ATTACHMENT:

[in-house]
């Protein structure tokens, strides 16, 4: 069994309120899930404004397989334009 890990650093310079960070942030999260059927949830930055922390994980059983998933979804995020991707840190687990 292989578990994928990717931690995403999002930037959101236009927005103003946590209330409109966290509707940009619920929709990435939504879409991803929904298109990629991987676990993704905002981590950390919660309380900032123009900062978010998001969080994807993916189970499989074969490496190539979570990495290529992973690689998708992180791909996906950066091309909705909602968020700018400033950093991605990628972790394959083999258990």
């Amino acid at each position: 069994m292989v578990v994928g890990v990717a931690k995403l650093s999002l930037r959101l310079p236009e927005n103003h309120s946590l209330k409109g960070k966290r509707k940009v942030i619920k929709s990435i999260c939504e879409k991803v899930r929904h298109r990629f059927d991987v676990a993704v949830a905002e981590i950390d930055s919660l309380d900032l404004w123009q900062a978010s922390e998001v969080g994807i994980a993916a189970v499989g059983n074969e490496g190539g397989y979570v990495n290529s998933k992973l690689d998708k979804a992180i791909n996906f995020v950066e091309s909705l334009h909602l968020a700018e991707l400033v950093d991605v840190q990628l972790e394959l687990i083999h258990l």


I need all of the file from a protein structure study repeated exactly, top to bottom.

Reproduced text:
[in-house]
């Protein structure tokens, strides 16, 4: 069994309120899930404004397989334009 890990650093310079960070942030999260059927949830930055922390994980059983998933979804995020991707840190687990 292989578990994928990717931690995403999002930037959101236009927005103003946590209330409109966290509707940009619920929709990435939504879409991803929904298109990629991987676990993704905002981590950390919660309380900032123009900062978010998001969080994807993916189970499989074969490496190539979570990495290529992973690689998708992180791909996906950066091309909705909602968020700018400033950093991605990628972790394959083999258990």
């Amino acid at each position: 069994m292989v578990v994928g890990v990717a931690k995403l650093s999002l930037r959101l310079p236009e927005n103003h309120s946590l209330k409109g960070k966290r509707k940009v942030i619920k929709s990435i999260c939504e879409k991803v899930r929904h298109r990629f059927d991987v676990a993704v949830a905002e981590i950390d930055s919660l309380d900032l404004w123009q900062a978010s922390e998001v969080g994807i994980a993916a189970v499989g059983n074969e490496g190539g397989y979570v990495n290529s998933k992973l690689d998708k979804a992180i791909n996906f995020v950066e091309s909705l334009h909602l968020a700018e991707l400033v950093d991605v840190q990628l972790e394959l687990i083999h258990l």